Teaching of game development is now of broad interest across British universities, as the number of computer game technology courses has seen explosive growth over the past few years. As the number of students taking traditional computer science courses has been dropping sharply, these alternative courses have been booming. Courses vary in content, either focussing closely on one of software development, art and modelling or game design or trying to cover some blend of these topics.
Price, Colvin and Wright make use of the Skillset guidelines as a benchmark for their own progress towards creating a new computer games technology degree programme. Skillset is the sector skills council for the audio and visual arts, and their work with the industry has produced detailed suggestions for what industry relevant games courses should try to teach ( http://www.skillset.org/games ). The recollections on experience contained in the Price, Colvin and Wright paper may well prove useful to others hoping to introduce games development into the curriculum. With an iterative approach, introducing a small number of games related modules at a time, their experience may have been in many ways less traumatic than trying to start a new degree programme all at once.
In the next paper Edwards and Coulton also detail developments related to teaching game development. To help students gain industry relevant skills and experience, Lancaster University took the unusual step of setting up a commercial company whose aim it is to commercialise student created games and concepts. This gives students a greater insight into the industry than would otherwise be possible - as well as giving an opportunity to involve students in entrepreneurship while still at university. I am quite impressed by this work, and would certainly be quite happy were my own institution to follow this lead.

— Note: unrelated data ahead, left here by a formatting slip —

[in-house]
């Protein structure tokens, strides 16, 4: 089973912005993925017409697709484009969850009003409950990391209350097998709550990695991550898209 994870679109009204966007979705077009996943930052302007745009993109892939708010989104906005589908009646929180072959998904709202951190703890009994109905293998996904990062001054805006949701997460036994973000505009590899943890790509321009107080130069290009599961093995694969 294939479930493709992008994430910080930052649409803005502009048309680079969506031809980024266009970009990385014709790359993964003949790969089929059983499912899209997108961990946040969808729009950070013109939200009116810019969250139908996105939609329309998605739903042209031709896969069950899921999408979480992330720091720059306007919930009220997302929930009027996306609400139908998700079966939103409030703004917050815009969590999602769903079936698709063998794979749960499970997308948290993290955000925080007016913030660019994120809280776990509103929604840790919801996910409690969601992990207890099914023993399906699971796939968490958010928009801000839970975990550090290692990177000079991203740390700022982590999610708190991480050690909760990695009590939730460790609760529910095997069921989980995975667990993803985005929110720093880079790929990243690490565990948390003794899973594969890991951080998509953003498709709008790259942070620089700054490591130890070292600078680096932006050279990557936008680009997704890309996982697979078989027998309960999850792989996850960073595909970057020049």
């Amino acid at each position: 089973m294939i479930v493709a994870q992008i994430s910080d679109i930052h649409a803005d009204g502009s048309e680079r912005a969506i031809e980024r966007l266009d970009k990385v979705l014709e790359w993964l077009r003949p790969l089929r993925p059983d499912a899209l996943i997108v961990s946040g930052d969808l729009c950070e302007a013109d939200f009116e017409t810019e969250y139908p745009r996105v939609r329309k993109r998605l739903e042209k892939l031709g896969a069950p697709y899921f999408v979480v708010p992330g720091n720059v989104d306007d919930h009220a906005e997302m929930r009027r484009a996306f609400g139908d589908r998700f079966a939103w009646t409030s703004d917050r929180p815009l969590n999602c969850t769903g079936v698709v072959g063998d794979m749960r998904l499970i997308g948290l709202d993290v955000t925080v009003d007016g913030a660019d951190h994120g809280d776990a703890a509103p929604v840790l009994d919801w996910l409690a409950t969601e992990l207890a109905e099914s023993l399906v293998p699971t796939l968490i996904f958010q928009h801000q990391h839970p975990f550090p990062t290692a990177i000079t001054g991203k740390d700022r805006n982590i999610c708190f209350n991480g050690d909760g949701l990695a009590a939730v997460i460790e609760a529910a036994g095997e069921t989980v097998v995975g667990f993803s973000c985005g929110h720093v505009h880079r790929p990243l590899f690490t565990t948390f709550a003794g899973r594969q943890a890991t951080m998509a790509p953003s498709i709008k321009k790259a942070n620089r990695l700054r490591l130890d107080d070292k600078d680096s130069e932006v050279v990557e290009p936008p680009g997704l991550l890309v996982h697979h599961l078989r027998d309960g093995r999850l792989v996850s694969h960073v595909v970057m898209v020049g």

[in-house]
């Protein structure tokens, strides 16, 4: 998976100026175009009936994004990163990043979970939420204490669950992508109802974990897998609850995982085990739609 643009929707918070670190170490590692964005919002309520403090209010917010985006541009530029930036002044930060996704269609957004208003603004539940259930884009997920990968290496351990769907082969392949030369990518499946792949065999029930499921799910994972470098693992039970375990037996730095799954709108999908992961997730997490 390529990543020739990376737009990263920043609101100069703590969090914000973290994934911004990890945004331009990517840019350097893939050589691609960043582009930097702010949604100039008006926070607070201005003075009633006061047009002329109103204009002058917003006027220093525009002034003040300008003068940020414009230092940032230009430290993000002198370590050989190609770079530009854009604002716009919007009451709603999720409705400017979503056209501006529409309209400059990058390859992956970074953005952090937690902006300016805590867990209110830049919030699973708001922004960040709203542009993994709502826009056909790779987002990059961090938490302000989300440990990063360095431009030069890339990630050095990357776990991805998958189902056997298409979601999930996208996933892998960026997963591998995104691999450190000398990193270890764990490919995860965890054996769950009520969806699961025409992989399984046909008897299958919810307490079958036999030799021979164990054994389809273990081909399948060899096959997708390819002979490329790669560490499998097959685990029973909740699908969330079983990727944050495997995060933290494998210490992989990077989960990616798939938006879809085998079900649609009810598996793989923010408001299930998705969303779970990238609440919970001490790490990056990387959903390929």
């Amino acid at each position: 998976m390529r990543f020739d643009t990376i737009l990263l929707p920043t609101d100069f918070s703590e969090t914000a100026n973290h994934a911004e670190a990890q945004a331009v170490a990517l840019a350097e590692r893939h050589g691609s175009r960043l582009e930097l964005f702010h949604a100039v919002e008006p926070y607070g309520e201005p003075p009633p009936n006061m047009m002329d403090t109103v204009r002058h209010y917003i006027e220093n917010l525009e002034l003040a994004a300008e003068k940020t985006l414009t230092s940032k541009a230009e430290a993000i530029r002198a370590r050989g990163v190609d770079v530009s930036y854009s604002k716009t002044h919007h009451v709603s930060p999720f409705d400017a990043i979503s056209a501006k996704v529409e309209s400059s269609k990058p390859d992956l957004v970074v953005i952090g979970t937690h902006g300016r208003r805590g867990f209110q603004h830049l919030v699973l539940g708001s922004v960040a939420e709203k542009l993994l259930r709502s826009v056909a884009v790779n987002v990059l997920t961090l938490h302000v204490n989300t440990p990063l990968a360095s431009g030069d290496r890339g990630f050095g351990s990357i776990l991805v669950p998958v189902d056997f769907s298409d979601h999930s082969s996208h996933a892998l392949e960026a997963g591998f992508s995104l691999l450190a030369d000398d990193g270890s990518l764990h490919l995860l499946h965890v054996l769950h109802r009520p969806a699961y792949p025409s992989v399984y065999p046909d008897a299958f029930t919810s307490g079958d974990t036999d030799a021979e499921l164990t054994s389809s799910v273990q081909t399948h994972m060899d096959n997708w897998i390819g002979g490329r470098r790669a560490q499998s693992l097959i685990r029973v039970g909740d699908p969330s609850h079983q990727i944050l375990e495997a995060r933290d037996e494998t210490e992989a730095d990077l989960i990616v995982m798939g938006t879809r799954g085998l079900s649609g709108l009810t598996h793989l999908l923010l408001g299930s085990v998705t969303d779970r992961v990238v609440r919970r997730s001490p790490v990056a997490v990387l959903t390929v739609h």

The final paper by Hobbs , Brown and Gordon combines elements of many of the themes of the special issue. They outline a proposed project to use a commercially available multi-user online world, Second Life, to support teaching and learning. Their paper focuses on a discussion of how virtual worlds may enhance the learning experience, leaving as an endnote their planned teaching topic - computer programming. This I think is potentially very exciting - as Second Life is perhaps unique in presenting a virtual world where players can write scripts in a C-like syntax to add behaviours to objects while inside the virtual space. I am aware that virtual worlds have been used before to present interactive programming lessons, but not ones which actually allow programming tasks to be carried out. I must confess that one reason for excitement is that as a resident of Second Life myself, I have already been witness to the potential it has - and am naturally excited to see others recognise that and care to write about it formally and academically.
School of Computing
University of Paisley